Tibetan Buddhist Beliefs
Sakaymuni Tibetan Buddhism is far less philosophical and pacifist and far more earthy and superstitious than many people think. Tibetan Buddhists believe in gods and spirits, multiple heavens and horrible hells and many things that most people would describe as magic and mystical. Tibetan Buddhists believe in reincarnation, although not in the sense of an irreducible self passing from body to body. They describe a dying candle lighting a new one; one’s essence passes on.
Tibetan Buddhists believed that the power of Buddha can experienced through statues and other images of Buddha. They also believe many different aspects of Buddha are reincarnated over and over as human beings.
Tibetan Buddhism encourages lamas to counsel students individually while Chinese Buddhism puts more emphasis on teaching monks in groups in monasteries.
The Dalai Lama often argues that Tibetan Buddhism is pragmatic and universal. He told Smithsonian magazine: "Buddhism is not theotic. It is heavily dependent on logic and reason. However, we also accept the value of nirvana. So there is a common language between persons of strong faith and Buddhism. I believe that the different religions, different philosophies, different systems and ideologies were all meant for human benefit.”
“While the ultimate goal of Buddhism is nirvana, our immediate goal is worldly benefit. As Buddhists, we have a deep interest in society, community. Our continual investigations for the worldly benefit of Man rely on observation and logic...If scientific reasoning proves something different from our scriptures, we accept the proof rather than scriptures. The human mind is the real creator."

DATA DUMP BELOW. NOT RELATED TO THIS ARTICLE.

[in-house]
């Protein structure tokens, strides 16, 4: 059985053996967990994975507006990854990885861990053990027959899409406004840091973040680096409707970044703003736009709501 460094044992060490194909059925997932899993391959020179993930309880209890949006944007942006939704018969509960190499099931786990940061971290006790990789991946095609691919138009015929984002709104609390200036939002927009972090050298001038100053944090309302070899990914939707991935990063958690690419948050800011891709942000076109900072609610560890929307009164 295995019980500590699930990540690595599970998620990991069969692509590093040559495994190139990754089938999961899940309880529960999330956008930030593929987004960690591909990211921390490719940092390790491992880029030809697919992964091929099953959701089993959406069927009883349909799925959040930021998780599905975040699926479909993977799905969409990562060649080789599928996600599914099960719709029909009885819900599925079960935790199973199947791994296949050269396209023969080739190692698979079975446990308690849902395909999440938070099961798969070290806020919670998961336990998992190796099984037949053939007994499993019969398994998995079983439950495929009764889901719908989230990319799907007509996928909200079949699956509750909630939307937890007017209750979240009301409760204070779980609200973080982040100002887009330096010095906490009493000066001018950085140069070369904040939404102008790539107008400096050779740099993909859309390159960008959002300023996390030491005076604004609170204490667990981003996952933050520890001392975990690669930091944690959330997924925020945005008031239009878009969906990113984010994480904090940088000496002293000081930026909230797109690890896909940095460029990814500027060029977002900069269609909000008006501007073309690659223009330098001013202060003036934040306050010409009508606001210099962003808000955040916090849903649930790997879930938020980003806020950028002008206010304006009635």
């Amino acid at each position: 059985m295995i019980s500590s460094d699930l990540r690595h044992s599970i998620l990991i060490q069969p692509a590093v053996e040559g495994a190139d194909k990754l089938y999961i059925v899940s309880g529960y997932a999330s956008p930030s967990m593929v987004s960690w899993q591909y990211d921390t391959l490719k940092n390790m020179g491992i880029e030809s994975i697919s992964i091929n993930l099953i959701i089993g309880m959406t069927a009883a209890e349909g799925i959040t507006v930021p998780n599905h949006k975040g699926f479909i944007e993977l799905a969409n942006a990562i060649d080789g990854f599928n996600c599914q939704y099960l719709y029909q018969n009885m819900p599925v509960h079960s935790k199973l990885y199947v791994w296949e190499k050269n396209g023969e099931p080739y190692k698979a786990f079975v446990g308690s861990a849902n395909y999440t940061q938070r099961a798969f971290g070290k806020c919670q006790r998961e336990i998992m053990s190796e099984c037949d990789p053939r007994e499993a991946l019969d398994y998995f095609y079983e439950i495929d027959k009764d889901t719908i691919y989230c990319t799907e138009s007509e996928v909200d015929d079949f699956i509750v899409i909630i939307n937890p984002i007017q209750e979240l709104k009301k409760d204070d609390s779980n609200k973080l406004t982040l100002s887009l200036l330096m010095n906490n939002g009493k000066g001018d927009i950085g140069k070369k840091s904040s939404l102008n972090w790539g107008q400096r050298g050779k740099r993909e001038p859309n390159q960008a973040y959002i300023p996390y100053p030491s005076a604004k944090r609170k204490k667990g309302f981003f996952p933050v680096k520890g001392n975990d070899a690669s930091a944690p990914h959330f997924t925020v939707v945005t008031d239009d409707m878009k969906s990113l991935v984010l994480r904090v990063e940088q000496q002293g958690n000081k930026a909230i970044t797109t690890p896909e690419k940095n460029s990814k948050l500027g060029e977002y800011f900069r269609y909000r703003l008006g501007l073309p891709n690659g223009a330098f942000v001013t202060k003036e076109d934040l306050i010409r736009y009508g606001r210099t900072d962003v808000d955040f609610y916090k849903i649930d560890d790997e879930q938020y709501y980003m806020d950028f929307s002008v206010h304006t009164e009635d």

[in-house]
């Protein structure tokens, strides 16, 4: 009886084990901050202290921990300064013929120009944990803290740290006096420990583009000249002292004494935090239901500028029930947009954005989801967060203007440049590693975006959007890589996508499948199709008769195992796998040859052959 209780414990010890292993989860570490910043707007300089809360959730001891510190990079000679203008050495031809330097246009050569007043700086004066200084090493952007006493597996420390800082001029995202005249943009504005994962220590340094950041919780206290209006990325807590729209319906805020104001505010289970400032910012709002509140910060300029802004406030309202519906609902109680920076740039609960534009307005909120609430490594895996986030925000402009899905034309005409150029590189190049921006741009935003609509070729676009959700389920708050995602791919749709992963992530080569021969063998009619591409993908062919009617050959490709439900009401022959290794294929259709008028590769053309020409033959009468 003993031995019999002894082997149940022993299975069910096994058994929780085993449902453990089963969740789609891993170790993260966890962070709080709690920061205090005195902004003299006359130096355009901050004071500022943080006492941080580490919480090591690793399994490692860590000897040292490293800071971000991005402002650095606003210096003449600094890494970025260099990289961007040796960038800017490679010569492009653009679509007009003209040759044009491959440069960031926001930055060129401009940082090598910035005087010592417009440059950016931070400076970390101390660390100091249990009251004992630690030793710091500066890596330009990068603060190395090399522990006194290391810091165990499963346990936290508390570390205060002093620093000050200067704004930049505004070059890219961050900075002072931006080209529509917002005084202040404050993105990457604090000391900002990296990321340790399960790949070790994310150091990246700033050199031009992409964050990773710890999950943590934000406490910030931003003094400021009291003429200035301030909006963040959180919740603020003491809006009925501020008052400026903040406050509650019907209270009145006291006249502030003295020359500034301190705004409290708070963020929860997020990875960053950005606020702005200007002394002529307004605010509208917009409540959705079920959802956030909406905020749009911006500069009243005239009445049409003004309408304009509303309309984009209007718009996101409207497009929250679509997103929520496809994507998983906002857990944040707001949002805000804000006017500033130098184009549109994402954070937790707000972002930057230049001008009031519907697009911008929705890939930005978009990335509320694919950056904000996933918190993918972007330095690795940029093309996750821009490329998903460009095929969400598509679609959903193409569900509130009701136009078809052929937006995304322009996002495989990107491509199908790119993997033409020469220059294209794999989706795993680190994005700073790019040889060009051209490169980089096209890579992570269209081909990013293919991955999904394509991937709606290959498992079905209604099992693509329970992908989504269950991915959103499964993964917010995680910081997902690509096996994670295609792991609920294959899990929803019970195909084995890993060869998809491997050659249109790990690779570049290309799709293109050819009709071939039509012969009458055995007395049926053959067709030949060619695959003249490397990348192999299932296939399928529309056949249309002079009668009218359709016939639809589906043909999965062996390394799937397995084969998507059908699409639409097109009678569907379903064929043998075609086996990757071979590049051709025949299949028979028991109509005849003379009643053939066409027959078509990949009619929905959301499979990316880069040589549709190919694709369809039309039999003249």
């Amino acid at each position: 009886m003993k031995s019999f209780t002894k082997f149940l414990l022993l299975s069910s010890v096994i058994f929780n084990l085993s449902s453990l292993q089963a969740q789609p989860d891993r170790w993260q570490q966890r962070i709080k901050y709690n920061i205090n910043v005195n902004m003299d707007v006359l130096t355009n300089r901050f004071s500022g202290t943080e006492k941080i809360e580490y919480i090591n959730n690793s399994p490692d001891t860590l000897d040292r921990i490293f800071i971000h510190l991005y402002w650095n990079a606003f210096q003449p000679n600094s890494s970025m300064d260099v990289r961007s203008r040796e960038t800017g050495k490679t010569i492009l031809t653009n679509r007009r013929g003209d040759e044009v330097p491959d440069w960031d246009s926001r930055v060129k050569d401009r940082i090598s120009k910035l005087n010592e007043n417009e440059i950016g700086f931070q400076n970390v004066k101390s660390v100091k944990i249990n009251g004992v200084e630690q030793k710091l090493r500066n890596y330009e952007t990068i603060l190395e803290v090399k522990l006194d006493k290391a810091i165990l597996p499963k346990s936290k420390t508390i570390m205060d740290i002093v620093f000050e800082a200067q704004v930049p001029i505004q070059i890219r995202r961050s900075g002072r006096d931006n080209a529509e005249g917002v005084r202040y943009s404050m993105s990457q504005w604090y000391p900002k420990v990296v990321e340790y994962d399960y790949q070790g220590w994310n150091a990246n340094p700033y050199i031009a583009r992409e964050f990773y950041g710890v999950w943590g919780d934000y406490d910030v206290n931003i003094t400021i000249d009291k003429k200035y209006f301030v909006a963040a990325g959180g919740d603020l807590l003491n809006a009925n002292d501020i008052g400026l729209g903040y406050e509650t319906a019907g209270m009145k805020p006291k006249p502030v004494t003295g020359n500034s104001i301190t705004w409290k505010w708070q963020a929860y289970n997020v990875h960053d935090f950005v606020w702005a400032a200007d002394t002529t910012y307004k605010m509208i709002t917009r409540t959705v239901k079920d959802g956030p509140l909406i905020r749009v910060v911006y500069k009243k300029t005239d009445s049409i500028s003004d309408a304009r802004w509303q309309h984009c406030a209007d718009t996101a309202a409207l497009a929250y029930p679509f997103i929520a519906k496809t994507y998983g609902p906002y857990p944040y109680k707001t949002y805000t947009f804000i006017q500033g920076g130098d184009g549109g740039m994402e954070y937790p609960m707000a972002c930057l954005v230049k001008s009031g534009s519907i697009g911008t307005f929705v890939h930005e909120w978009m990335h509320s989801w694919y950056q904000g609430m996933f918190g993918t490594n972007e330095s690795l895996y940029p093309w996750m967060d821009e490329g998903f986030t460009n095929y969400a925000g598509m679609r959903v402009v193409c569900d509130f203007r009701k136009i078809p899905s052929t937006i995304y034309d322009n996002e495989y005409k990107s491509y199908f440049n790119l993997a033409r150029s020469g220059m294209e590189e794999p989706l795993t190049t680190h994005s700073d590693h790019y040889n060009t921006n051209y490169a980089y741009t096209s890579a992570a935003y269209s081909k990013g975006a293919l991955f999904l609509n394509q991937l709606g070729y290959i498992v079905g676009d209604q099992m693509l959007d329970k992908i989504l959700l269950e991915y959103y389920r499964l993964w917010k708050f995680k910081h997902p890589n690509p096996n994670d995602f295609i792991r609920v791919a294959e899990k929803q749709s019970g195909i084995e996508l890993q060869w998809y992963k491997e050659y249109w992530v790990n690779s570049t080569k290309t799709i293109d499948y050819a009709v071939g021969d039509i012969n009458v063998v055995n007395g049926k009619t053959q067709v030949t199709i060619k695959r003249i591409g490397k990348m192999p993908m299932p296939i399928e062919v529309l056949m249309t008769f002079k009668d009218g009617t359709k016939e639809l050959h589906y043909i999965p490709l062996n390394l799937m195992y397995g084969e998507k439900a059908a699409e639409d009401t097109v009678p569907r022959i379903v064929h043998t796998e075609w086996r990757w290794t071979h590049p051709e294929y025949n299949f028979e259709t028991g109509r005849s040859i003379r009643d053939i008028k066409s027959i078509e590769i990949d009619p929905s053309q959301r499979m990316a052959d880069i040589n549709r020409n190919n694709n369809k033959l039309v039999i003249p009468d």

Tibetans consider snow-cover mountains to be holy sites, life-giving forces. Shambala is Tibetan Buddhism’s earthly paradise where there is no war and no suffering, where people live in peace and harmony through meditation and self-discipline. It is said to be beyond the Himalayas at the base a crystal mountains, where people have been untouched by the corrupting influences of the outside word. The Shambala story is reportedly one of inspirations for the Shangri la utopia conceived by James Hilton in his book Lost Horizon .
Tibetan Buddhism and Tantrism
Tantric God Tara Tantrism is sometimes regarded as one of the three major sects of Buddhism along with Theravada Buddhism and Mahayana Buddhism. Originally from India, it is a highly ritualistic religion that combines beliefs in magic and esoteric philosophy and emphasizes mystic symbols, sacred chants, and other esoteric devotional techniques. It is usually associated with Tibetan Buddhism and Hinduism.